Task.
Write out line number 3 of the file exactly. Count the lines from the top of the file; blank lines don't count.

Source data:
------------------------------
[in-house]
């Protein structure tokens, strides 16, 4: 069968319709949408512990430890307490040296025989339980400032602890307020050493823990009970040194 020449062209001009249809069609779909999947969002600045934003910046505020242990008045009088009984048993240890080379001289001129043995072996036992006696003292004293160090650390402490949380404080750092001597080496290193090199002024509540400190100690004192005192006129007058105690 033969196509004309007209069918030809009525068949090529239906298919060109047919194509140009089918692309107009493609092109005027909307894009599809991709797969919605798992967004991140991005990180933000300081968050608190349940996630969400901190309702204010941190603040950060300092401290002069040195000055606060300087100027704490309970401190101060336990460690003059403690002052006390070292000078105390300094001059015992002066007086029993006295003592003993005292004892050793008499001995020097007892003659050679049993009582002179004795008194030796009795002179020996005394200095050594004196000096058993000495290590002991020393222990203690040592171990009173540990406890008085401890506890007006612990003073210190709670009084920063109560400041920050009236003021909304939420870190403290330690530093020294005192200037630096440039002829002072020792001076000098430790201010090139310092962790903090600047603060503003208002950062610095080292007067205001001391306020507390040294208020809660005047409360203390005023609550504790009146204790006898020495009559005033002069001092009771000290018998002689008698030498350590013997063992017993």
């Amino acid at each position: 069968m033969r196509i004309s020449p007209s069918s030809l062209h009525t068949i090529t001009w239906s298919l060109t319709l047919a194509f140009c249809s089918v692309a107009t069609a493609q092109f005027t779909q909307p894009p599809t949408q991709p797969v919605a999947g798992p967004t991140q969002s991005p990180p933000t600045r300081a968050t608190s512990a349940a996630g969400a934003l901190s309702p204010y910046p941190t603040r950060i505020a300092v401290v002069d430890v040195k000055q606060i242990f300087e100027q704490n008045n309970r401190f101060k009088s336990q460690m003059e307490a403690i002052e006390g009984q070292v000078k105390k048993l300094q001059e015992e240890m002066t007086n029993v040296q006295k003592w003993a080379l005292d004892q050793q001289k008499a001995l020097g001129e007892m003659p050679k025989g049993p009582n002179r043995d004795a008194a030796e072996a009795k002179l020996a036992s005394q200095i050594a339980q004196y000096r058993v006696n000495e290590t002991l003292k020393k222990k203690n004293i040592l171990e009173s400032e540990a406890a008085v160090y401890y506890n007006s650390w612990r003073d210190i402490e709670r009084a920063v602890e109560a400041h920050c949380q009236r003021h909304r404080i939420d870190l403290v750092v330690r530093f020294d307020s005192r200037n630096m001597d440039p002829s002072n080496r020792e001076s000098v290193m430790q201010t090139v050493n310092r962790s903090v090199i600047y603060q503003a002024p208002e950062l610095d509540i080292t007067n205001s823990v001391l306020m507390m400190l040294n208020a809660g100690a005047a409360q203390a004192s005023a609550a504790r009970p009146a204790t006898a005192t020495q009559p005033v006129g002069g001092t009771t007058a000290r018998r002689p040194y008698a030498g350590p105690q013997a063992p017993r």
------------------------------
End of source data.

């Amino acid at each position: 069968m033969r196509i004309s020449p007209s069918s030809l062209h009525t068949i090529t001009w239906s298919l060109t319709l047919a194509f140009c249809s089918v692309a107009t069609a493609q092109f005027t779909q909307p894009p599809t949408q991709p797969v919605a999947g798992p967004t991140q969002s991005p990180p933000t600045r300081a968050t608190s512990a349940a996630g969400a934003l901190s309702p204010y910046p941190t603040r950060i505020a300092v401290v002069d430890v040195k000055q606060i242990f300087e100027q704490n008045n309970r401190f101060k009088s336990q460690m003059e307490a403690i002052e006390g009984q070292v000078k105390k048993l300094q001059e015992e240890m002066t007086n029993v040296q006295k003592w003993a080379l005292d004892q050793q001289k008499a001995l020097g001129e007892m003659p050679k025989g049993p009582n002179r043995d004795a008194a030796e072996a009795k002179l020996a036992s005394q200095i050594a339980q004196y000096r058993v006696n000495e290590t002991l003292k020393k222990k203690n004293i040592l171990e009173s400032e540990a406890a008085v160090y401890y506890n007006s650390w612990r003073d210190i402490e709670r009084a920063v602890e109560a400041h920050c949380q009236r003021h909304r404080i939420d870190l403290v750092v330690r530093f020294d307020s005192r200037n630096m001597d440039p002829s002072n080496r020792e001076s000098v290193m430790q201010t090139v050493n310092r962790s903090v090199i600047y603060q503003a002024p208002e950062l610095d509540i080292t007067n205001s823990v001391l306020m507390m400190l040294n208020a809660g100690a005047a409360q203390a004192s005023a609550a504790r009970p009146a204790t006898a005192t020495q009559p005033v006129g002069g001092t009771t007058a000290r018998r002689p040194y008698a030498g350590p105690q013997a063992p017993r």